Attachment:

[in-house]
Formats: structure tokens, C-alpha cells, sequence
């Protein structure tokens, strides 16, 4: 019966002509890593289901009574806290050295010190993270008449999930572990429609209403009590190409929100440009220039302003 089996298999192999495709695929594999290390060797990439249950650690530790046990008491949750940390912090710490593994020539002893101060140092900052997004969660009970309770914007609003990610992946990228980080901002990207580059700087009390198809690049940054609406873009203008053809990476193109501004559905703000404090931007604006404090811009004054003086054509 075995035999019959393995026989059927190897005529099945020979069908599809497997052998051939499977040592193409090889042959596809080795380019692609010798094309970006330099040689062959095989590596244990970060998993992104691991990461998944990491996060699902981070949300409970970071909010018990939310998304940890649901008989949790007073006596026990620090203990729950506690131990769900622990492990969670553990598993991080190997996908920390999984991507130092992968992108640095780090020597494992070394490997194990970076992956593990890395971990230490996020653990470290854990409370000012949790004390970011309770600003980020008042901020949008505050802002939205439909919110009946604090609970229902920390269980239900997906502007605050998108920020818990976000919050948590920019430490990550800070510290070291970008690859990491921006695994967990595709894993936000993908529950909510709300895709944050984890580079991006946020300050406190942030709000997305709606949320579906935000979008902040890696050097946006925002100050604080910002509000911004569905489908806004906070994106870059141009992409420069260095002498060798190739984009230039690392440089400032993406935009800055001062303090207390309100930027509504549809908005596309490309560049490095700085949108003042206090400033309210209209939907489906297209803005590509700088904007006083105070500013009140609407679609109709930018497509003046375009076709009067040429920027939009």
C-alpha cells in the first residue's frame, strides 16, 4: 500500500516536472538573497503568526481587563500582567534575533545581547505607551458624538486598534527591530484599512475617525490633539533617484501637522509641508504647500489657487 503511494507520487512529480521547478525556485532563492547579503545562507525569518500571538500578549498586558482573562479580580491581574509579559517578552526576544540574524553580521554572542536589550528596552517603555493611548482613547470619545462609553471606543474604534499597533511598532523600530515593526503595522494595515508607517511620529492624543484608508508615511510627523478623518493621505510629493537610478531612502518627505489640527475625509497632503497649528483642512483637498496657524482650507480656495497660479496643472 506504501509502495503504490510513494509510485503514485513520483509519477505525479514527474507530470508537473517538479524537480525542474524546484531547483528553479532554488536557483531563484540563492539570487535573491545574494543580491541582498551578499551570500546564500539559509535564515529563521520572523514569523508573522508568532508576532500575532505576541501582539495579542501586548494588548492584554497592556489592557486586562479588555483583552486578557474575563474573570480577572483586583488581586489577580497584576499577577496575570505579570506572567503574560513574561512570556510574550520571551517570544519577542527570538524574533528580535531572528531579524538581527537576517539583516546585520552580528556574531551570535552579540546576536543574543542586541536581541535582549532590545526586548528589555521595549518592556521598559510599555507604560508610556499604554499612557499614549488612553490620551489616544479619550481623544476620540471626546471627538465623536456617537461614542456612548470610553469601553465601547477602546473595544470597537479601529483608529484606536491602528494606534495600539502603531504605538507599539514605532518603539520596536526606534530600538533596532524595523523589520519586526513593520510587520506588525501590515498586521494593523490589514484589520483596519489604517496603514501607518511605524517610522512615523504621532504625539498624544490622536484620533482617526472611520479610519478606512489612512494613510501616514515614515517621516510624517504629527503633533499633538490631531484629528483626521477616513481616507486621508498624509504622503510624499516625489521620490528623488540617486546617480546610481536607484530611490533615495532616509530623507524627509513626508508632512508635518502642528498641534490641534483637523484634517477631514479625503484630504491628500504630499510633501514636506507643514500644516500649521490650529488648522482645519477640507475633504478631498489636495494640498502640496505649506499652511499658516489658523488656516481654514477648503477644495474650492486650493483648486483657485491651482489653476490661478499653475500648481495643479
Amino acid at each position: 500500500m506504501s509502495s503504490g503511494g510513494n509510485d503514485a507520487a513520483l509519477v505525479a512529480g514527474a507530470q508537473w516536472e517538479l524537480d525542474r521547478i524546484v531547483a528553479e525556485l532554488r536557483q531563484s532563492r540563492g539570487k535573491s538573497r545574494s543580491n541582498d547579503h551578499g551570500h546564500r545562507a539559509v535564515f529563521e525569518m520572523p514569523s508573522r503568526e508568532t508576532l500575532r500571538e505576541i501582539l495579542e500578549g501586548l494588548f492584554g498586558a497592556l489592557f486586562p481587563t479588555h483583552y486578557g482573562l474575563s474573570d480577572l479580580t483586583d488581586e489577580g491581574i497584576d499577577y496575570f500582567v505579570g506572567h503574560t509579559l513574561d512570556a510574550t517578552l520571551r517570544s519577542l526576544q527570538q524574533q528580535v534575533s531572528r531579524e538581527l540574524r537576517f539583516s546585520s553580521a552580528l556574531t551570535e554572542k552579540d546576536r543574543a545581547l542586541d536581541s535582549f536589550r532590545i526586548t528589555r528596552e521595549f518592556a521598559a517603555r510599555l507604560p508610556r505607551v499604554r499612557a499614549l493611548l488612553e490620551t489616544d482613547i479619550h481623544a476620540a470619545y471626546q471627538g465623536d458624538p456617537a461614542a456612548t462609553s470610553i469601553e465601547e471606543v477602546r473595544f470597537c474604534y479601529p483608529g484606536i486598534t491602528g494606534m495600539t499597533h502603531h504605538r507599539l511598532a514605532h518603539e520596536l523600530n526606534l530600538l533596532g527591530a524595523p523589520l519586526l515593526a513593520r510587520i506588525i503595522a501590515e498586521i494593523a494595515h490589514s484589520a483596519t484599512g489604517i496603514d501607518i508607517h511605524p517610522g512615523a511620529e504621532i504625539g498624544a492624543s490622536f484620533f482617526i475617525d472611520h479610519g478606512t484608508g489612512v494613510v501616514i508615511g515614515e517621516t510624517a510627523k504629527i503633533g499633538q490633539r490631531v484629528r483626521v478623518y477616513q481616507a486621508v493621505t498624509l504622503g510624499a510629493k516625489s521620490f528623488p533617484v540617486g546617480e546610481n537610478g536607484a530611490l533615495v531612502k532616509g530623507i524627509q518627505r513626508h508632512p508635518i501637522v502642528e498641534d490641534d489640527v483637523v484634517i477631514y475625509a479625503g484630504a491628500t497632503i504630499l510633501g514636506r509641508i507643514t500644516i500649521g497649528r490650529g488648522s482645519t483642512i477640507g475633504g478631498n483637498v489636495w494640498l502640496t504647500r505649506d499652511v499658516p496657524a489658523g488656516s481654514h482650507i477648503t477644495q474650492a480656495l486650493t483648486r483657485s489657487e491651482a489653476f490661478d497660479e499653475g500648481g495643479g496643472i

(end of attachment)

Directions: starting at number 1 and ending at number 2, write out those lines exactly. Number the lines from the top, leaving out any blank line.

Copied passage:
[in-house]
Formats: structure tokens, C-alpha cells, sequence